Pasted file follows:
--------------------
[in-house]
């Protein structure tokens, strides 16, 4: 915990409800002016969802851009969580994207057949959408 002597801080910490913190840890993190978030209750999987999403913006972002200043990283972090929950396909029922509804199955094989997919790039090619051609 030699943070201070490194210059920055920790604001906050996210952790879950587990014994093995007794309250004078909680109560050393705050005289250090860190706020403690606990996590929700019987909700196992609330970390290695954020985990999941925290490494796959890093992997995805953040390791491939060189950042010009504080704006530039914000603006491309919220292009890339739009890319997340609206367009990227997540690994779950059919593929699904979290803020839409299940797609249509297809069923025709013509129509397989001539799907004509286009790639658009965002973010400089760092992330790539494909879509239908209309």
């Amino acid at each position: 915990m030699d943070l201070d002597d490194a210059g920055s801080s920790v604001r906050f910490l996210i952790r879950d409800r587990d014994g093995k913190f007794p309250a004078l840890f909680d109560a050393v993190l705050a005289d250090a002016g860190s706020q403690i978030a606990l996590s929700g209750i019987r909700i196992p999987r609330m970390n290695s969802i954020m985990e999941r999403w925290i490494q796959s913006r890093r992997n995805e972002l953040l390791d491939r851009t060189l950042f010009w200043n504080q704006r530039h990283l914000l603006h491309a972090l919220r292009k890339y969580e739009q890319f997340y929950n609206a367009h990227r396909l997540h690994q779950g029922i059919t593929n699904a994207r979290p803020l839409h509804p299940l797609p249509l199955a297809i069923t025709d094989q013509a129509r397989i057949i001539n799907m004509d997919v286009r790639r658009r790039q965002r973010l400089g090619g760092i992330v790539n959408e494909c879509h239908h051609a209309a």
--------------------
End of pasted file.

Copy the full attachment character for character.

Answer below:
[in-house]
């Protein structure tokens, strides 16, 4: 915990409800002016969802851009969580994207057949959408 002597801080910490913190840890993190978030209750999987999403913006972002200043990283972090929950396909029922509804199955094989997919790039090619051609 030699943070201070490194210059920055920790604001906050996210952790879950587990014994093995007794309250004078909680109560050393705050005289250090860190706020403690606990996590929700019987909700196992609330970390290695954020985990999941925290490494796959890093992997995805953040390791491939060189950042010009504080704006530039914000603006491309919220292009890339739009890319997340609206367009990227997540690994779950059919593929699904979290803020839409299940797609249509297809069923025709013509129509397989001539799907004509286009790639658009965002973010400089760092992330790539494909879509239908209309």
């Amino acid at each position: 915990m030699d943070l201070d002597d490194a210059g920055s801080s920790v604001r906050f910490l996210i952790r879950d409800r587990d014994g093995k913190f007794p309250a004078l840890f909680d109560a050393v993190l705050a005289d250090a002016g860190s706020q403690i978030a606990l996590s929700g209750i019987r909700i196992p999987r609330m970390n290695s969802i954020m985990e999941r999403w925290i490494q796959s913006r890093r992997n995805e972002l953040l390791d491939r851009t060189l950042f010009w200043n504080q704006r530039h990283l914000l603006h491309a972090l919220r292009k890339y969580e739009q890319f997340y929950n609206a367009h990227r396909l997540h690994q779950g029922i059919t593929n699904a994207r979290p803020l839409h509804p299940l797609p249509l199955a297809i069923t025709d094989q013509a129509r397989i057949i001539n799907m004509d997919v286009r790639r658009r790039q965002r973010l400089g090619g760092i992330v790539n959408e494909c879509h239908h051609a209309a």